Monday, December 21st, 2009...12:08 pm
In Media Res: Browsing, Grazing, and Googleizing Scholarly Knowledge
(A paper to be presented at a panel of the Council of Editors of Learned Journals, Modern Language Association Annual Convention, 30 December 2009)
As a professor of English appointed to a school of nursing and its Center for Nursing Scholarship, I wear several hats. A writing coach and editor, I support faculty members’ writing goals; I research the facilitators and inhibitors of faculty scholarly productivity; and I do work in medical humanities, cultural representations of the body. This talk could be subtitled, “Four Propositions in Search of a Thesis.”
Proposition Number 1. The medium is the message. The medium in question is the aptly named Web browser, a multimedia software that tends to efface the material differences among, a) the database and its abstract, b) the peer-reviewed article in the learned journal, c) the monograph or book, and d) the Web page embedded in a Web site. Frequently, when using a search engine like Google, the searcher lands in media res, in the middle of a Web page or a Google book or a journal issue. What is lost is context, continuum, connections, the carefully crafted thematic structure of a journal’s guest editor, the arc of an extended argument of a book, sometimes even the identity of the author. Not simply missing the forest for the trees, we may miss the forest for the leaves. If we download one tune at a time from iTunes, we can also download one article or one chapter at a time. While we can no longer be the polymaths of the past or the Anthony Grafton of today, a comprehensive view of the landscape is not any less important.
Number 2. The medium is the massage. Who of us has not experienced the cyber sublime, the Internet ecstasy in which sense of time is suspended, the dizzying accumulation of Web links and search results and RefWorks citations? However, this state of bliss, evidence perhaps of our insatiable Western hunger for distraction and acquisition, may sometimes impede scholarly productivity, or at least that is the hypothesis I derive from a 2001 study of nursing faculty, conducted by Barbara Schloman, finding that, for the group reporting a low level of computer-related experience, there was greater likelihood that the respondents published, and there was no correlation between high use of the World-Wide Web and publishing.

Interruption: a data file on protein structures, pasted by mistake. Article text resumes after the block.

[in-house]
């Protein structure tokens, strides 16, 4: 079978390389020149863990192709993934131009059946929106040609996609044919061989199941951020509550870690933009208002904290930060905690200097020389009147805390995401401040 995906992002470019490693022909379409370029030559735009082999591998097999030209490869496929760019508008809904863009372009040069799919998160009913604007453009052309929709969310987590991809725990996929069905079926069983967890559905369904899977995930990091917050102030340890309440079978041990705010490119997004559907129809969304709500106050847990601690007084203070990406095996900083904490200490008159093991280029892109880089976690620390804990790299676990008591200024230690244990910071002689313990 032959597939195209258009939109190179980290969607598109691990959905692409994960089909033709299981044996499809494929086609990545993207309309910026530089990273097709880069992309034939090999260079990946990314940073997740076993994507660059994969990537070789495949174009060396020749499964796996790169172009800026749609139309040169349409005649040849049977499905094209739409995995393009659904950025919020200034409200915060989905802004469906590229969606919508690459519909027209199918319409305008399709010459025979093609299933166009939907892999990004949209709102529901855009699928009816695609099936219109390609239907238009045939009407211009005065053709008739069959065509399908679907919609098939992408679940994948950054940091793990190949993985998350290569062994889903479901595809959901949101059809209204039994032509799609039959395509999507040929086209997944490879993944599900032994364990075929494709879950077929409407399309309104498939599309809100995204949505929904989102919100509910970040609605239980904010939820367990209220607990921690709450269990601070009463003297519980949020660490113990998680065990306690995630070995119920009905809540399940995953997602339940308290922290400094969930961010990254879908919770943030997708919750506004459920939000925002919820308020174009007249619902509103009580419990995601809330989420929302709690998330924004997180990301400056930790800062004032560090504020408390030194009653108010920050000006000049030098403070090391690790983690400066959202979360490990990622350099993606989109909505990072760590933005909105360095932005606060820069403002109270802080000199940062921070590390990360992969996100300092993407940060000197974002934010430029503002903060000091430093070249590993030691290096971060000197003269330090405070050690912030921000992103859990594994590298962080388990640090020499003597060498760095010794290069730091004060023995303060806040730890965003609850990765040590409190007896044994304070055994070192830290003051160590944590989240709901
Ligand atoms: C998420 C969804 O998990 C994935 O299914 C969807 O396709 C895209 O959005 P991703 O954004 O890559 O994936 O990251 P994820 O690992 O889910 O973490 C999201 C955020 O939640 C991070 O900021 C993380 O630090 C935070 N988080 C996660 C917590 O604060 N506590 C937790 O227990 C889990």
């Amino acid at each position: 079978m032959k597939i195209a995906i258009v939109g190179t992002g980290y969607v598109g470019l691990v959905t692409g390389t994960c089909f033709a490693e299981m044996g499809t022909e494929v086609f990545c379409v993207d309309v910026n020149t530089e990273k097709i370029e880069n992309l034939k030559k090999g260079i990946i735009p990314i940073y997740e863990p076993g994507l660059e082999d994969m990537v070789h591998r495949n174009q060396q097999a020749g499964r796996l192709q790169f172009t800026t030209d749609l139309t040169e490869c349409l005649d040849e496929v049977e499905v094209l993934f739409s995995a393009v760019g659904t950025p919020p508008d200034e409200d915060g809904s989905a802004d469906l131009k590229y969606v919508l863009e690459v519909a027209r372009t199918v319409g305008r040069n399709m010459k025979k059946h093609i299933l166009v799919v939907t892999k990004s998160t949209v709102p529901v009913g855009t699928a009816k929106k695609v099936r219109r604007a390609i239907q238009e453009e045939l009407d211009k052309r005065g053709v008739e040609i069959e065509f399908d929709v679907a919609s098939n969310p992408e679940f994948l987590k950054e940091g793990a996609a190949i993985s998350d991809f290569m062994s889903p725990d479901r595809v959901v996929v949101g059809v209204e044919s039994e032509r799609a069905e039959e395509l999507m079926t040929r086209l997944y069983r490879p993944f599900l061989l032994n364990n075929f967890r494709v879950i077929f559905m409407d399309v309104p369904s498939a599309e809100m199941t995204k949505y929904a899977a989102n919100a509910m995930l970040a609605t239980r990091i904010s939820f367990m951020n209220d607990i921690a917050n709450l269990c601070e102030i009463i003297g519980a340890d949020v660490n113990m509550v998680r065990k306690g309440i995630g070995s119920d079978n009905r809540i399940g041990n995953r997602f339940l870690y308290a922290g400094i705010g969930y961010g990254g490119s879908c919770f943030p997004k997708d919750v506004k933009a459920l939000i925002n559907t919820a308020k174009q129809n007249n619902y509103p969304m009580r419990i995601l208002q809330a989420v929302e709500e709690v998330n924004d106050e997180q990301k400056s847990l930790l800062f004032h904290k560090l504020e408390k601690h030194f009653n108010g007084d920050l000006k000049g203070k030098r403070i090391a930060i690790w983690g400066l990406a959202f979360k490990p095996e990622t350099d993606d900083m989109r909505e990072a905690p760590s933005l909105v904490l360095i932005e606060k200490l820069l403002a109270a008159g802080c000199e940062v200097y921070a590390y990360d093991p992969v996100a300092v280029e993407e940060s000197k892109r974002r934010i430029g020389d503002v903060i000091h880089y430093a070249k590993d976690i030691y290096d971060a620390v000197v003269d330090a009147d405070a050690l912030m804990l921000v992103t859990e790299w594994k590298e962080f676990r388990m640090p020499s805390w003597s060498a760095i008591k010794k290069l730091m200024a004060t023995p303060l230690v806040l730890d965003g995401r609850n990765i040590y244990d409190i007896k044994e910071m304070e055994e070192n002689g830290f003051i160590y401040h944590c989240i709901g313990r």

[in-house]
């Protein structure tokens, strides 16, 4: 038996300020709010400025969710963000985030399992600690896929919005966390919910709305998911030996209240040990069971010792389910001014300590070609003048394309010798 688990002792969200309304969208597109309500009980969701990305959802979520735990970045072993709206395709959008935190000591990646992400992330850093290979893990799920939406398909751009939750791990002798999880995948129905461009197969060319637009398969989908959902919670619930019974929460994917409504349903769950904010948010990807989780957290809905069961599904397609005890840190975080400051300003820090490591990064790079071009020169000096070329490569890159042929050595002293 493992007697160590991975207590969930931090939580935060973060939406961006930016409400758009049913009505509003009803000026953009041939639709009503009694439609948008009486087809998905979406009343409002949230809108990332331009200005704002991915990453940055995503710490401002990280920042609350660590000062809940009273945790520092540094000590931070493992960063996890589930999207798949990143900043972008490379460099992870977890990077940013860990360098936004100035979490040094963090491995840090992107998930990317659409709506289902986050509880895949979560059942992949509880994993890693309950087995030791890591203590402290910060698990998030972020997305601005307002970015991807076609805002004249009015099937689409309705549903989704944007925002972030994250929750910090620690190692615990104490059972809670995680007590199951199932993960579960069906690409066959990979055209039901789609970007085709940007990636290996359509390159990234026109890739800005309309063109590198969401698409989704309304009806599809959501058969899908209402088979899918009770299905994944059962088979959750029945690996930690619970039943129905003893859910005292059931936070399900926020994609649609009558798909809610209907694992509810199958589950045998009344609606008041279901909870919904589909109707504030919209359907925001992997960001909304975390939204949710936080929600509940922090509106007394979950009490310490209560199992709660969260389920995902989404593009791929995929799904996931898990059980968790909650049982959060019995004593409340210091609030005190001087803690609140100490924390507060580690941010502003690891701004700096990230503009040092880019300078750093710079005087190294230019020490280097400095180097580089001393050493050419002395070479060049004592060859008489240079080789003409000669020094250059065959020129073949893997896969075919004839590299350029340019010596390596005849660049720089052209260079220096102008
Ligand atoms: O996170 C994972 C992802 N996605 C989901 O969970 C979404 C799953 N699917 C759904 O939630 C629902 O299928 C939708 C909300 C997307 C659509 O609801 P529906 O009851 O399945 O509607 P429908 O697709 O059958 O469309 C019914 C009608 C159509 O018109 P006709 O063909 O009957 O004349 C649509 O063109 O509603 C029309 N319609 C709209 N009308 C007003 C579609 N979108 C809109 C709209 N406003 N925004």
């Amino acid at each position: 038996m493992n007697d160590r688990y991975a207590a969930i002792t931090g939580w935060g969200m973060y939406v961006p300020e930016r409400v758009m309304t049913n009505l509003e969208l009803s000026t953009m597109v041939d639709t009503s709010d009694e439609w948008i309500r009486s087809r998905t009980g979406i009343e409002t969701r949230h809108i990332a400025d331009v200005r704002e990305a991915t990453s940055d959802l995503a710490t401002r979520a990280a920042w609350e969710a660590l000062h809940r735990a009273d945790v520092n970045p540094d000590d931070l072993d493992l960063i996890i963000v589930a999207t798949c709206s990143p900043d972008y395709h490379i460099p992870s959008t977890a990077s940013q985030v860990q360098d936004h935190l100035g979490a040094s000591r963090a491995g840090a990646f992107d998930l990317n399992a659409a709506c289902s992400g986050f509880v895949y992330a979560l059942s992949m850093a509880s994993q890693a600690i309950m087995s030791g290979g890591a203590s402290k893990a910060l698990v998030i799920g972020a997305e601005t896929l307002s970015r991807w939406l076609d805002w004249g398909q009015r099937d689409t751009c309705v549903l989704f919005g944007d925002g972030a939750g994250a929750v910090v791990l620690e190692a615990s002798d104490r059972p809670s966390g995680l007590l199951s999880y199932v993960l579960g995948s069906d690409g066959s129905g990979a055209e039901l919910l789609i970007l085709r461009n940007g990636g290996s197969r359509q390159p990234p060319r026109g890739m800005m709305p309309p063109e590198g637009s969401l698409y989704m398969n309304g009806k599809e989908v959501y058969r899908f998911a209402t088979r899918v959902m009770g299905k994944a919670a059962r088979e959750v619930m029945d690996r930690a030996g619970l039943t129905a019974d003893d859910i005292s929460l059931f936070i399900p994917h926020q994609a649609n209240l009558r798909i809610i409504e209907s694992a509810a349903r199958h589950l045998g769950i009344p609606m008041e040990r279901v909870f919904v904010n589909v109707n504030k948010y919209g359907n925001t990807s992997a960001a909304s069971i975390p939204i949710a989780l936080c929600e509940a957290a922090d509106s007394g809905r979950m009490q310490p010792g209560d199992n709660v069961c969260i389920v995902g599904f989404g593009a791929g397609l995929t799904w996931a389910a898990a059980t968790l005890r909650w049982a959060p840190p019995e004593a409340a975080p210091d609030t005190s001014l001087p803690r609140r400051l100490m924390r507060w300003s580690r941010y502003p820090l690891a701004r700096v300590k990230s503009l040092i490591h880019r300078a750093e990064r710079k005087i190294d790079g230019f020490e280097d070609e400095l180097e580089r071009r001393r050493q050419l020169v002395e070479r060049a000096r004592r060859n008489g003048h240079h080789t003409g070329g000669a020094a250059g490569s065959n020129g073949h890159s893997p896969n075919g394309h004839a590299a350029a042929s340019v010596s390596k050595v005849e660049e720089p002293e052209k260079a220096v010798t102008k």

Number 3. Click. With a single click of the mouse, I can access data about data. I can learn how often my work has been cited by other scholars (but not necessarily accurately), how often my article has been viewed or downloaded (but not necessarily read), where my book ranks in sales. The back-office analytics of the WordPress blog I edit for nurse writers and scholars tells me how many daily visitors come, what Web sites referred them to us, which posts they click on (and maybe read), which external links they click on, and which search terms they use. In this Golden Age of Bibliometrics, we still need to ask, what do the data mean and what is their value? What we need, with a tip of the hat to Rita Felski, is a more robust phenomenology of scholarly reading.
Finally, Proposition Number 4. The message is the metaphor. Historically we have framed our learned labor in figurative tropes, the majority of which for centuries have been related to eating. Like Peter Comestor, the twelfth-century theologian so nicknamed because he devoured books, we chew over a problem, ruminate, assimilate, consume, absorb, digest. Alimentary, my dear Watson. However, the Web browser encourages hasty nibbling, grazing. And it has appropriated a new metaphor: the rhizome, the creeping plants that send roots and shoots from their nodes. The Internet is rhizomatic with endlessly branching pathways, a funhouse of the mind. Its bookmarks, bookmarklets, and blogs mark the return of the commonplace book, the compilation, the florilegium. However, as Anthony Grafton suggests of the rhetorical commonplace book: “like a good sausage machine, it rendered all texts, however dissimilar in origin or style, into a uniform body of spicy links that could add flavor to any meal—and whose origins did not always bear thinking about when one consumed them.”
In conclusion, through these propositions I am not arguing that Google makes us stupid, but that networked information technologies may disrupt, sometimes in harmful ways, the valuable habitus involved in learned labor.
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